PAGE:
Last summer, WMSC member Lera Kotsyuba visited The Pre-Raphaelite Legacy exhibition at the Metropolitan Museum of Art in NYC. She sent us this review in a timely manner - it is this blogger's fault that it is being posted so tardily.

The Pre-Raphaelite Legacy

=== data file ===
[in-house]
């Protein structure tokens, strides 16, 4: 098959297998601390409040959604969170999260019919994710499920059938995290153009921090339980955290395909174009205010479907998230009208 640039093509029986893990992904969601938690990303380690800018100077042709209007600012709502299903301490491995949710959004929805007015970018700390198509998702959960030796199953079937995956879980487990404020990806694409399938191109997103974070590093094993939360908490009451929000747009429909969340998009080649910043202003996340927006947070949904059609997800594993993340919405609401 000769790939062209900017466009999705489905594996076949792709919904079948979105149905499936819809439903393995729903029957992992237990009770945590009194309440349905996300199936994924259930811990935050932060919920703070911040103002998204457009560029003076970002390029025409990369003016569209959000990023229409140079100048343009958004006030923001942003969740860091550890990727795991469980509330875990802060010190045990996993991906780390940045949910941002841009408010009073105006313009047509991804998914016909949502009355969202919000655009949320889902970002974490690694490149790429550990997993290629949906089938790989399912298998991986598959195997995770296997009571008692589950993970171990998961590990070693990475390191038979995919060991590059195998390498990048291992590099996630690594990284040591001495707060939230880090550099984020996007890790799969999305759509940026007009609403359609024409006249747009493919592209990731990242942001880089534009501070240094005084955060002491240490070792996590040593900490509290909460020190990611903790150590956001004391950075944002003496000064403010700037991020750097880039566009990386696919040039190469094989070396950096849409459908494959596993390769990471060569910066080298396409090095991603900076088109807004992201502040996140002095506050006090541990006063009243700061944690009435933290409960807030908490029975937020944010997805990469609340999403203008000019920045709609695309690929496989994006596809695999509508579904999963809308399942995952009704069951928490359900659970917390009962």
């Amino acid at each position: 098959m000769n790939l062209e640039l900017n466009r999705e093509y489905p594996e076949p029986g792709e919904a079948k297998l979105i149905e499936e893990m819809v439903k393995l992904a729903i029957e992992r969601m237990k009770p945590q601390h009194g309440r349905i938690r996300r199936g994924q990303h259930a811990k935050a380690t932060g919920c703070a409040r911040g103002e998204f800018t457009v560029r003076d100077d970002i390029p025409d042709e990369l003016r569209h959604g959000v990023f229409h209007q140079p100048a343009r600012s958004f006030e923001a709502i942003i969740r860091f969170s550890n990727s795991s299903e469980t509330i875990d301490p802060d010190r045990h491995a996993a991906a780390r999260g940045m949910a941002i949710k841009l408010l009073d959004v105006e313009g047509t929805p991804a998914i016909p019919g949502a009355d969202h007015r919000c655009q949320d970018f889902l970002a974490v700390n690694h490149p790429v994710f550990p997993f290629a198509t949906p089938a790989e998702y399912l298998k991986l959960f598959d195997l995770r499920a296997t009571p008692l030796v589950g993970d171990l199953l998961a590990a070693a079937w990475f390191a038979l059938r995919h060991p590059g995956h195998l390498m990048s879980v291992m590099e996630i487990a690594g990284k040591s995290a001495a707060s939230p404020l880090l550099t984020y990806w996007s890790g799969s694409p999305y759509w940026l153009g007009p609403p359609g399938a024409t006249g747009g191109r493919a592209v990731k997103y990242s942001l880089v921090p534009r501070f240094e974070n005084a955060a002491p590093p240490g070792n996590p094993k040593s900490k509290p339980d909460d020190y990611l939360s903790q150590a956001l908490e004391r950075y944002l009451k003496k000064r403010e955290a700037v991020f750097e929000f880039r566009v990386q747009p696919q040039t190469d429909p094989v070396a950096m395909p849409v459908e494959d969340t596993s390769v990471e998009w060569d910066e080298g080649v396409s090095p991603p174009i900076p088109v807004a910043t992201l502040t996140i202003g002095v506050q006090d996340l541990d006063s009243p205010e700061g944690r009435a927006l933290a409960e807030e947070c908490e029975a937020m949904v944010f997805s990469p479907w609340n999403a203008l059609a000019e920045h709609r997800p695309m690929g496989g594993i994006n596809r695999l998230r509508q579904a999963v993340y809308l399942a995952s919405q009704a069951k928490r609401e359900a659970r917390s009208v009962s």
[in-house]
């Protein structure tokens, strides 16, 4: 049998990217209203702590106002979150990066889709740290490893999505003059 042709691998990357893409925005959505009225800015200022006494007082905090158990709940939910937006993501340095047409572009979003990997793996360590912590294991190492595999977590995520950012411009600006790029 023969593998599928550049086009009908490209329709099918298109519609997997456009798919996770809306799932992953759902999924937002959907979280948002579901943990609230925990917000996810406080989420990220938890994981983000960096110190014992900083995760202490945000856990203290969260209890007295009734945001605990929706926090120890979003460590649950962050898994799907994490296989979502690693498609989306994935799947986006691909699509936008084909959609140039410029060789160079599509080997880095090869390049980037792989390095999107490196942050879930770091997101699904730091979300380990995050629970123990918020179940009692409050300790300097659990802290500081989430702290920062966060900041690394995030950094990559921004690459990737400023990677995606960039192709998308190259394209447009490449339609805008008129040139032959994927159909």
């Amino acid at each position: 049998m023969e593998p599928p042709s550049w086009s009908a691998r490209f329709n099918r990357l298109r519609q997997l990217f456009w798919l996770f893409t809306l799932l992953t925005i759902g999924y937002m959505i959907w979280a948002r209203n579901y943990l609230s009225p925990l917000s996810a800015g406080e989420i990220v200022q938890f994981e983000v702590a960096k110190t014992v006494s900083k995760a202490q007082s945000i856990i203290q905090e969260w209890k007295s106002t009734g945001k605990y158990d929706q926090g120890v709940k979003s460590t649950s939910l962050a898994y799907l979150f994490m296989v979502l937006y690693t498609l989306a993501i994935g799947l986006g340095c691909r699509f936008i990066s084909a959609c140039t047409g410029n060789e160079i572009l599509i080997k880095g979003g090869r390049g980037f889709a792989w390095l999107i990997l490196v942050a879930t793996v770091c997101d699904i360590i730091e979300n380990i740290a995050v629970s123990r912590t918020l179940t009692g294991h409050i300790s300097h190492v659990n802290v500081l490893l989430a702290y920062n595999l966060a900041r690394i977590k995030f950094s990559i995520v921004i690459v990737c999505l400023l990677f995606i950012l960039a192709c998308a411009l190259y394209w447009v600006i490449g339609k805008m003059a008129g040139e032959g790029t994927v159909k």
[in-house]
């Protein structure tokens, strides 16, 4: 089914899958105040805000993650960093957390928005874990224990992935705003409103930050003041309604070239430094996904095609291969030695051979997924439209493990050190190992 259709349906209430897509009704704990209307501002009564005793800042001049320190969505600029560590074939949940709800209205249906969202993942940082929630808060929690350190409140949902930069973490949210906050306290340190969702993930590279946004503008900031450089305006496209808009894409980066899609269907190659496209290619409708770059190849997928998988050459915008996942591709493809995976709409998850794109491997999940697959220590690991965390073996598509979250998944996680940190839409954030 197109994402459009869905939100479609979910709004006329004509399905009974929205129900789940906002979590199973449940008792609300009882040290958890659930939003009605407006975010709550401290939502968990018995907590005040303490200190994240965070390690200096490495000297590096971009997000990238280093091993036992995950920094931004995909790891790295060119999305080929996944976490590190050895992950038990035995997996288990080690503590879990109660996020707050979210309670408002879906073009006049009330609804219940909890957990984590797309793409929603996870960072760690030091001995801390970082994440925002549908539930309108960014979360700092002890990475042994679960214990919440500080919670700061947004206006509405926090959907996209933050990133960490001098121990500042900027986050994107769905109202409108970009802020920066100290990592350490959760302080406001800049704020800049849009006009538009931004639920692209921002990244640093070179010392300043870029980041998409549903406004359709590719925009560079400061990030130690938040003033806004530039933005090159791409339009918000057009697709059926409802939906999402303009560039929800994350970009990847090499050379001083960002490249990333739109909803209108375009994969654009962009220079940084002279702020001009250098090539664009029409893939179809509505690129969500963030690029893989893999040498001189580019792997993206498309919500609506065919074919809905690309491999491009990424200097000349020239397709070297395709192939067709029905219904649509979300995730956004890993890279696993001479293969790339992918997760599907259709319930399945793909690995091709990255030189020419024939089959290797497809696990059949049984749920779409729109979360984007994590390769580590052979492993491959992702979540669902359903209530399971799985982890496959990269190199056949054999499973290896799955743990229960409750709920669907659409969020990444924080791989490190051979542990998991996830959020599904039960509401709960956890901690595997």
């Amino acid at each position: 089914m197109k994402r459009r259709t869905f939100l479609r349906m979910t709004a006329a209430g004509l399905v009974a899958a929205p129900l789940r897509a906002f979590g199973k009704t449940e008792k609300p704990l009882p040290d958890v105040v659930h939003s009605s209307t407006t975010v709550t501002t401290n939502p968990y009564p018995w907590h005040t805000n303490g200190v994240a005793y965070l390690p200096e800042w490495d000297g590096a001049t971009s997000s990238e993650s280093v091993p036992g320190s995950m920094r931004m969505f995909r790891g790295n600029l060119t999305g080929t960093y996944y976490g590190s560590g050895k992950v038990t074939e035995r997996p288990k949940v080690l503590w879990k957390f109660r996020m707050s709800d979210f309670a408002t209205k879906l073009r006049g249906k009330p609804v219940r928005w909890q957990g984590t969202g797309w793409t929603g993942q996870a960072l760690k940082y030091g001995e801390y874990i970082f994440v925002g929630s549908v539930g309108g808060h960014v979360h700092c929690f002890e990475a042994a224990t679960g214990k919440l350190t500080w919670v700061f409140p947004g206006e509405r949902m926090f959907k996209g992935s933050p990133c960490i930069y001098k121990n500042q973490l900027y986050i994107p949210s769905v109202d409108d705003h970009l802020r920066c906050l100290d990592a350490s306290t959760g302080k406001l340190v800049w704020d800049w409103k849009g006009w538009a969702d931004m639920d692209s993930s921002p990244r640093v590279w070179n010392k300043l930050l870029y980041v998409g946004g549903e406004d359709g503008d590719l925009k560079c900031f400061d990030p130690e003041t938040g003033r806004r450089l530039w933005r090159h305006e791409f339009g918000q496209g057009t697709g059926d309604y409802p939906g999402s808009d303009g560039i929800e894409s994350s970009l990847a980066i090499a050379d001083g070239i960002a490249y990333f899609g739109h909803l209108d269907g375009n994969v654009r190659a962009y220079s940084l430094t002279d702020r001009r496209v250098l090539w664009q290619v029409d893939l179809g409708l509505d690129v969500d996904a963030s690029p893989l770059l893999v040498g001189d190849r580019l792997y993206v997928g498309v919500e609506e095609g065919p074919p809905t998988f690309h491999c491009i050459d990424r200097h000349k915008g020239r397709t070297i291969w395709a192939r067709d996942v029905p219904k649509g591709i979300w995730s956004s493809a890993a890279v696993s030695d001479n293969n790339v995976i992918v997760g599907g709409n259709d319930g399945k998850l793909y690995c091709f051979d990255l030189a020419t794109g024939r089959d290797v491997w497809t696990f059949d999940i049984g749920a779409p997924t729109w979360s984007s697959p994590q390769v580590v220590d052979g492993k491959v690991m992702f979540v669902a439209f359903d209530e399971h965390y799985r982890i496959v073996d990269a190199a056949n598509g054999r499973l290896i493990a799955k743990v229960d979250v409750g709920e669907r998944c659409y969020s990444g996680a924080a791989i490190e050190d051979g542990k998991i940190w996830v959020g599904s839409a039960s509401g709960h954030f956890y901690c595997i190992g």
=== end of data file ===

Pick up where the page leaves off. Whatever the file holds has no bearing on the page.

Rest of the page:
Walking past ancient and medieval artifacts, behind the central rotunda, is the exhibition titled “The Pre-Raphaelite Legacy,” set with the intimacy of a small chapel. The secluded space and soft lighting give the gallery a feeling of quiet contemplation, with sounds from the rest of the museum muted by the gallery walls. Showcasing the true spirit behind the Pre-Raphaelite brotherhood, a meeting and collaboration between the arts and crafts is evident in the pieces chosen for the exhibition. Sketches by Dante Gabriel Rossetti are amid tapestries by Edward Burne-Jones and John Henry Dearle, and books by the Kelmscott Press stand in the centre.